It never took off (as far as I know) but Q had an effort that presumably would have required some ML:
The motivating paper can be found here:
Pages 8-15 list all of the 101 alphas. For example, we have expressions like:
Alpha#59: (-1 * Ts_Rank(decay_linear(correlation(IndNeutralize(((vwap * 0.728317) + (vwap *
(1 - 0.728317))), IndClass.industry), volume, 4.25197), 16.2289), 8.19648))
Where did it come from? Is there a "strategic intent" along the lines of that required by the Q fund (https://www.quantopian.com/fund)? Or did a HAL 9000 computer (perhaps with a little human guidance) extract the expression from a database of financial data?
And suppose I then combine 101 of these alphas? How do I articulate a "strategic intent" then? "Uh, well, umm...the machine sorted it out, and it works!"
From the conclusion to the paper:
Technological advances nowadays allow automation of alpha mining. Quantitative trading
alphas are by far the most numerous of available trading signals that can be turned into trading
strategies/portfolios. There are myriad permutations of individual stock holdings in a (dollarneutral)
portfolio of, e.g., 2,000 most liquid U.S. stocks that can result in a positive return on
high- and mid-frequency time horizons. In addition, many of these alphas are ephemeral and
their universe is very fluid. It takes quantitatively sophisticated, technologically well-endowed
and ever-adapting trading operations to mine hundreds of thousands, millions and even billions
of alphas and combine them into a unified “mega-alpha”, which is then traded with an added
bonus of sizeable savings on execution costs due to automatic internal crossing of trades.
We're not talking humans formulating old-school hypotheses and then testing them: "Hmm...I wonder if the price of rice in China is an alpha?" A machine needs to formulate the hypotheses, test them, and then spit out the results. Additionally, if "many of these alphas are ephemeral and their universe is very fluid" again the effort would seem better suited to a machine.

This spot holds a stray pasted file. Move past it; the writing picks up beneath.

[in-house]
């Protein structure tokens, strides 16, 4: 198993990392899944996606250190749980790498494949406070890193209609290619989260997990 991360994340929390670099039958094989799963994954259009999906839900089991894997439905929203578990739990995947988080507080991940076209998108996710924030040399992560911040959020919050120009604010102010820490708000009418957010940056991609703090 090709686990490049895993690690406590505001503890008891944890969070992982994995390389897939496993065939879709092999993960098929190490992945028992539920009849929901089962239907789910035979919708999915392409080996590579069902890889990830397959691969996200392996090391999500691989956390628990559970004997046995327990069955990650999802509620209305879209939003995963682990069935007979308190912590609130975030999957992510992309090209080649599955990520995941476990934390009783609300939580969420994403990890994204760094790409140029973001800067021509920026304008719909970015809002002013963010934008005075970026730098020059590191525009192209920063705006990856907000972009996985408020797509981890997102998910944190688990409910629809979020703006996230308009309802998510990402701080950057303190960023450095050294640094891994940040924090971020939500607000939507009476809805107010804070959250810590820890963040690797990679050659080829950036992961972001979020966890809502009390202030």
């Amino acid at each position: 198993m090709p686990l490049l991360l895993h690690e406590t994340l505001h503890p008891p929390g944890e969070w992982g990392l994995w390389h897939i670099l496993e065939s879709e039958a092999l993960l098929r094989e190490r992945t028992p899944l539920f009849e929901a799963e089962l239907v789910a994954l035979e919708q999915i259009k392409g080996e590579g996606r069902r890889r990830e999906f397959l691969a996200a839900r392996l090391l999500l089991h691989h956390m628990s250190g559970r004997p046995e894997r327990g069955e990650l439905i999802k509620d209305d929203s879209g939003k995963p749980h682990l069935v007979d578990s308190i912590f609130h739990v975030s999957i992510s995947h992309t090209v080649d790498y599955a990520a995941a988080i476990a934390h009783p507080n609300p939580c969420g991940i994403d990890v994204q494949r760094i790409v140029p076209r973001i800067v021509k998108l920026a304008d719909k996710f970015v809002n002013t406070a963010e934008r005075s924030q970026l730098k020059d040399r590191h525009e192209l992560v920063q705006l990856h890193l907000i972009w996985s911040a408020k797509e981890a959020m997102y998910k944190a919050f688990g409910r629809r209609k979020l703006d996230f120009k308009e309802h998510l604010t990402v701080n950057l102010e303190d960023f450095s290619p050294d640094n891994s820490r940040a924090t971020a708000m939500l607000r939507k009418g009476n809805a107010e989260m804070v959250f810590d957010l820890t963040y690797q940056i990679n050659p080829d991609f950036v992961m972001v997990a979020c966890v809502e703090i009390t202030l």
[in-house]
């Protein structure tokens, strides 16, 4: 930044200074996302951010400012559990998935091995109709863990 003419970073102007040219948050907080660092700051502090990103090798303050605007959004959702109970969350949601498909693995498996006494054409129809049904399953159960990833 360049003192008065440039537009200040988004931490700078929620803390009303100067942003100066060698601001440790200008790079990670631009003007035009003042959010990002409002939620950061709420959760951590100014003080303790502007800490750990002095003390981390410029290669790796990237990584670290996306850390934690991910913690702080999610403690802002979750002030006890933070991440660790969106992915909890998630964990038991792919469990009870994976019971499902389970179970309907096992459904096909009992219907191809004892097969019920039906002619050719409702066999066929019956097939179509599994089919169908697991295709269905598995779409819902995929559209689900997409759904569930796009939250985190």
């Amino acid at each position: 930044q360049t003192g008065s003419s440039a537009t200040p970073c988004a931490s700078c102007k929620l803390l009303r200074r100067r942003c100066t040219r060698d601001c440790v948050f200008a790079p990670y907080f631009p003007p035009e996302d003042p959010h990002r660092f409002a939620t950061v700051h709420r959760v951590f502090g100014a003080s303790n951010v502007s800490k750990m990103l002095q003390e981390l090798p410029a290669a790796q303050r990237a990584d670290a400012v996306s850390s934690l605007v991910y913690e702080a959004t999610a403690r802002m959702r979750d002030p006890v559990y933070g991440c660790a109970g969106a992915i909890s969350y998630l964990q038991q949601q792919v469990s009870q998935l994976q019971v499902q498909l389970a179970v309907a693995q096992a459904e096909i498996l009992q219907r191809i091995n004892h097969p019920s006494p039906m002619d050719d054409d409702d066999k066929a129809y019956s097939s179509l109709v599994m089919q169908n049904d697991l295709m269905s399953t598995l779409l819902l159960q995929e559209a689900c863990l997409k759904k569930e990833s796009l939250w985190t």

On http://blog.quantopian.com/a-professional-quant-equity-workflow/, we hear mention of ML, in the context of combining alphas:
Lastly, modern machine learning techniques can capture complex relationships between alphas. Translating your alphas into features and feeding these into a machine learning classifier is a popular vein of research.
However, the use of ML in discovering alphas is not mentioned. The new Alphalens appears to be a manual tool for noodling on individual aphas, versus a function that would plug into a ML algo that would churn over Q datasets, but maybe I'm missing something (https://www.quantopian.com/posts/alphalens-a-new-tool-for-analyzing-alpha-factors).
It would be interesting to hear thoughts from the Q team on this topic. Within the proposed workflow, how would ML be implemented, potentially coupled with high-performance computing (HPC)? Is this combination viewed as a natural evolution for Q? If so, what might the platform look like?